Published on July 20, 2021
I take my non-Catholicism seriously. This is, in part, because I have good reasons to become Catholic. My wife is Catholic, as are many of my friends and colleagues. I sometimes write for Catholic publications. Additionally, I am drawn to aspects of Catholicism, especially its magnificent intellectual and aesthetic traditions, which were absent in the non-denominational evangelicalism I was raised in. Thus, I cannot drift along in unreflective Protestantism, but must consider the claims of the Catholic faith.
Having done so, I remain not Catholic because I am not Catholic. To explain the tautology, I am not Catholic because I do not believe essential Catholic doctrines such as transubstantiation. Therefore I cannot, in good conscience, join the Catholic church, even though it would please my wife, simplify Sunday mornings and allow me to claim the Catholic aesthetic and intellectual heritage as my own. Being Catholic means believing and attempting to live by the teachings of the Catholic Church.
Not everyone agrees. For many self-proclaimed Catholics, including the current President, Catholic identity is not about belief manifest in faithfulness to church teaching. Rather, Catholicism is treated as an inherited identity, and devotion is measured by attendance, not adherence. Catholicism of this sort is compatible with a life conformed to the ways of the world. And in our culture of consumption, autonomy and expressive identities, many believe they have a right to claim the religion of their choice, even if they deny its teachings and disobey its commands.
Of course, as a Protestant, I do not think it is wrong per se to reject the Catholic Church and its authority—it depends on what specifically is being denied. What is definitely wrong is the deception (including self-deception) of claiming to be something one is not.
Though there is room for limited dispute within Catholicism, some doctrines are settled. And though everyone falls short of the perfection of the Gospel, the penitent Catholic will go to confession for the sacrament of reconciliation. There is a great difference between those whose sin is followed by repentance, and those who remain in rebellion and deny that they have anything to confess.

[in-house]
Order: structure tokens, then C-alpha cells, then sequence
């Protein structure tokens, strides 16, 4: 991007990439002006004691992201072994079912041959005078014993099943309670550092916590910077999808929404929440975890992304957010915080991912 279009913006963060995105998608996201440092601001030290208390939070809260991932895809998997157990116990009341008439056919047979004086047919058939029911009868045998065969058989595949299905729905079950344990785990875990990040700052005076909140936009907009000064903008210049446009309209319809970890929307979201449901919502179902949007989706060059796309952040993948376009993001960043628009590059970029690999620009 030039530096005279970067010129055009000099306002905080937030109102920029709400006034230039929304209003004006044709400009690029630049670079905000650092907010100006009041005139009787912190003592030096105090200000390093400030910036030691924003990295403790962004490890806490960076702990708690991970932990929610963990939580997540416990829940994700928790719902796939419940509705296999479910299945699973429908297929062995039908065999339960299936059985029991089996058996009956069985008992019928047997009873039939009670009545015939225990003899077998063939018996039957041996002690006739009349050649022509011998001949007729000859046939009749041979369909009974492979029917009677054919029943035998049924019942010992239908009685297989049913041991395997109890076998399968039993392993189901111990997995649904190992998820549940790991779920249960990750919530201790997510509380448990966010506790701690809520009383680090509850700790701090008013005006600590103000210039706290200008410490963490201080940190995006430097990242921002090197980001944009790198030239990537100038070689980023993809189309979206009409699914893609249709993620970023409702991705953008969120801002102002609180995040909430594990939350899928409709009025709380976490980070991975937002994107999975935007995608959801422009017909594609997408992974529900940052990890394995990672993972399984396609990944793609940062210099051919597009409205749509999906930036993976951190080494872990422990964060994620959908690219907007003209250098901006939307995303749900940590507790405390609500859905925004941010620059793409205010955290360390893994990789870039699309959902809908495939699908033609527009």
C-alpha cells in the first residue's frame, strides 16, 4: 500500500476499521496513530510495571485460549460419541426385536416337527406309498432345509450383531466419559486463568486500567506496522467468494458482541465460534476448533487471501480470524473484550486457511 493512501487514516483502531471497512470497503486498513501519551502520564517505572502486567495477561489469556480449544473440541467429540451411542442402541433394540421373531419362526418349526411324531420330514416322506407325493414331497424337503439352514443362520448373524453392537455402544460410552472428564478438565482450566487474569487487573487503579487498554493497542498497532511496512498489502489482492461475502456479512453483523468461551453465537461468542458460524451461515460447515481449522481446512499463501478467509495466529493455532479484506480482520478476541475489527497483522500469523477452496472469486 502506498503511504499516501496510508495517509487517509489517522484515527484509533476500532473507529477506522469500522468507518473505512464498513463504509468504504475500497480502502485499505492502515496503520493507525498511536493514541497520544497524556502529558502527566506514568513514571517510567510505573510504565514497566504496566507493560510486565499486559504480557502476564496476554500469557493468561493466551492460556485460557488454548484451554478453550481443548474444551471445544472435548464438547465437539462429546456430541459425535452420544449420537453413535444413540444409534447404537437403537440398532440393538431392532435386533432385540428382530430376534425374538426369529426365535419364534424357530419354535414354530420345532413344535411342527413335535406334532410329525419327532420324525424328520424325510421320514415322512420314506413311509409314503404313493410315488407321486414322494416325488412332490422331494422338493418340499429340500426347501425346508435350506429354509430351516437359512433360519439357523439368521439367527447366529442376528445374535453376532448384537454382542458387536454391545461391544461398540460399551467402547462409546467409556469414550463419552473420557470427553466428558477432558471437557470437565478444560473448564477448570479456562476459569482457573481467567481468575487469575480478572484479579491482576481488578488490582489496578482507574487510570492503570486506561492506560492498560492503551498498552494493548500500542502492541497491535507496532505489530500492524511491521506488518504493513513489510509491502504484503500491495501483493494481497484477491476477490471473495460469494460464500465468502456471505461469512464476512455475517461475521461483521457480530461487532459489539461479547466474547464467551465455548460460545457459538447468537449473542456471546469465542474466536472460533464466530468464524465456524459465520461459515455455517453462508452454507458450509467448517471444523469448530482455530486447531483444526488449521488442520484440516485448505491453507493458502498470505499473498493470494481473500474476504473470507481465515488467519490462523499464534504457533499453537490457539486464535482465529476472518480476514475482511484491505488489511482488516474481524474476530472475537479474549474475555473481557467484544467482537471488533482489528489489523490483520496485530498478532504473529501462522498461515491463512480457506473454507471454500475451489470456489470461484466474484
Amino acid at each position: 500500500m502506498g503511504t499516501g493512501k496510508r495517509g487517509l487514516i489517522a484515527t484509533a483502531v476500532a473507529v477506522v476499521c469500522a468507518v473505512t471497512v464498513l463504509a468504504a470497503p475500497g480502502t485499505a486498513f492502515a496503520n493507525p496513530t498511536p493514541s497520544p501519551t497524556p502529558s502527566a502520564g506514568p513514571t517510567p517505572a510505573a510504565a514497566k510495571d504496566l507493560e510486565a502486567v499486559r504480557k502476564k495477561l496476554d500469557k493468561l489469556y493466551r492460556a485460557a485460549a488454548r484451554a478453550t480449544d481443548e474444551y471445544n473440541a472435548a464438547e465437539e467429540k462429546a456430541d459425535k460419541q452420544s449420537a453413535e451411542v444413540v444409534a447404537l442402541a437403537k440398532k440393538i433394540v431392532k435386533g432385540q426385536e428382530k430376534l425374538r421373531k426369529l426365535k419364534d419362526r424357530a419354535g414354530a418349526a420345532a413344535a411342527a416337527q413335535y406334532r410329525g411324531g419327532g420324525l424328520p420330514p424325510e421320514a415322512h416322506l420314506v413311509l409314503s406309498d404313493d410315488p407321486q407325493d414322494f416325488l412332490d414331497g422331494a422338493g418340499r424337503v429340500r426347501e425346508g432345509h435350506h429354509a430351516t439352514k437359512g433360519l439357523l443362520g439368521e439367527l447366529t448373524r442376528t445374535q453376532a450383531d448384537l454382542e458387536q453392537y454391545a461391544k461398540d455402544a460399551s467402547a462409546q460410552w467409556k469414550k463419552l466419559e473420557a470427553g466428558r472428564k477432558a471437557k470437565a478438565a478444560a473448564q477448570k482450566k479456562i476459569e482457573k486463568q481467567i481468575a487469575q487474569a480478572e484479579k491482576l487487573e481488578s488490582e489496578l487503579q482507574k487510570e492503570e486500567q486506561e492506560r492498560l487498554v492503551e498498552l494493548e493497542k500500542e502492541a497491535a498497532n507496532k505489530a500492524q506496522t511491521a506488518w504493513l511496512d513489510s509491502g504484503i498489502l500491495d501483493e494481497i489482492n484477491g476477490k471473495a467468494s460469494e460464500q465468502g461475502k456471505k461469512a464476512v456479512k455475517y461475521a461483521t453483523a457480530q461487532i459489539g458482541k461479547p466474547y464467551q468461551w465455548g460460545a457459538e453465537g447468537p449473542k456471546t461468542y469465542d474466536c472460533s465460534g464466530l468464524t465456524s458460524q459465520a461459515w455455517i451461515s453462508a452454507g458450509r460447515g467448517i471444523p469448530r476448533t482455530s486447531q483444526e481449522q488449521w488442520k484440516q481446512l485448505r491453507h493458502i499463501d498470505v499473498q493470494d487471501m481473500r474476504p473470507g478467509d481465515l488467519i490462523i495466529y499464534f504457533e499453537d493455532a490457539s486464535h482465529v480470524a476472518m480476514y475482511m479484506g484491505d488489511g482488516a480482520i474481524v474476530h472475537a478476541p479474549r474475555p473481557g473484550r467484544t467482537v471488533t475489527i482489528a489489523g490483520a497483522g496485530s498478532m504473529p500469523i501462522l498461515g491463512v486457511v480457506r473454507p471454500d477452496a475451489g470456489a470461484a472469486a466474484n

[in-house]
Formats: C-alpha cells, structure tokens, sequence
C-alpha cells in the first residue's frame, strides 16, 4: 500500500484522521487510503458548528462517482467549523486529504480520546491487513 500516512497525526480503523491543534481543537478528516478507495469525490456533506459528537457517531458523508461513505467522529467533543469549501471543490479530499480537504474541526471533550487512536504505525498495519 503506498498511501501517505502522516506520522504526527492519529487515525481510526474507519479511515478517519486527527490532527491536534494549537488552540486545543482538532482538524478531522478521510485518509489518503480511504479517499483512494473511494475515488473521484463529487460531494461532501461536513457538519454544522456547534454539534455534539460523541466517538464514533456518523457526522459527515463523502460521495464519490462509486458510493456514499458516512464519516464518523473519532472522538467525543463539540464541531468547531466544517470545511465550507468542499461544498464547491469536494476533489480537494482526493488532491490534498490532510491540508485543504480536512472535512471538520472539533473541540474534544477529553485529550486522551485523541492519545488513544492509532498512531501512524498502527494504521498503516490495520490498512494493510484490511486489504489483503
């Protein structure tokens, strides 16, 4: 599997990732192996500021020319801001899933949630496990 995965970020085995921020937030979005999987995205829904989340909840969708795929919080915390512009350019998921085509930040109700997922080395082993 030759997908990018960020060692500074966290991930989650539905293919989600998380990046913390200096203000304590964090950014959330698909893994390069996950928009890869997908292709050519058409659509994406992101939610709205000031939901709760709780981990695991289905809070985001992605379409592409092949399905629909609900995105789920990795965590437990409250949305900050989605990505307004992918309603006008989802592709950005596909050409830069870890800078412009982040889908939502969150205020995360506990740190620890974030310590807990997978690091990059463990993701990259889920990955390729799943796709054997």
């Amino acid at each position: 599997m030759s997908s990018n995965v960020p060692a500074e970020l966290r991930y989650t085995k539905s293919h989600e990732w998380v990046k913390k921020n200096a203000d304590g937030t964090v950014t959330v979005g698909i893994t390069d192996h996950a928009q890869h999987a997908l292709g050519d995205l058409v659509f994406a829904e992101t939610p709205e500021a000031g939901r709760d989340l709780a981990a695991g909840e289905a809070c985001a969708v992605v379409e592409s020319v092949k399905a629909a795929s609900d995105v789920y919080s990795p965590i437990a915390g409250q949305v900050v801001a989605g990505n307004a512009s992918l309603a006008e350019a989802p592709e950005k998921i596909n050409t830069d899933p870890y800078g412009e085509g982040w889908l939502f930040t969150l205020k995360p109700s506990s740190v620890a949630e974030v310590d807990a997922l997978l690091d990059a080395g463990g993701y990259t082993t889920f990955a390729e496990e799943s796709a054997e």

Thus, in cases of significant sin and rebellion, especially in public, Catholic leaders have a responsibility to discipline members for their own good and the good of all the Church. This is meant first to bring the wayward to repentance. Those who are rebelling against the Church should be warned of their spiritual peril; if they persist then refusing them communion is for their own good, in light of the Biblical warning that to take communion unworthily is to bring judgment upon oneself, an admonition also heeded by many Protestant churches.
Denying communion to those publicly defying the Church also protects the rest of the congregation from scandal. A church that does not enforce its teachings indicates that they are not worth taking seriously, thereby leading others astray. The higher the profile of the disobedient, the greater the risk of such scandal, and the greater the need for public rebuke.
Nonetheless, public excommunication is only perceived as a punishment if the target still wishes to be Catholic and partake of the Eucharist. For example, it would be pointless for the Catholic Church to declare that I should be denied the Eucharist, because I am not seeking it. But many people want to defy the Catholic Church and have communion too.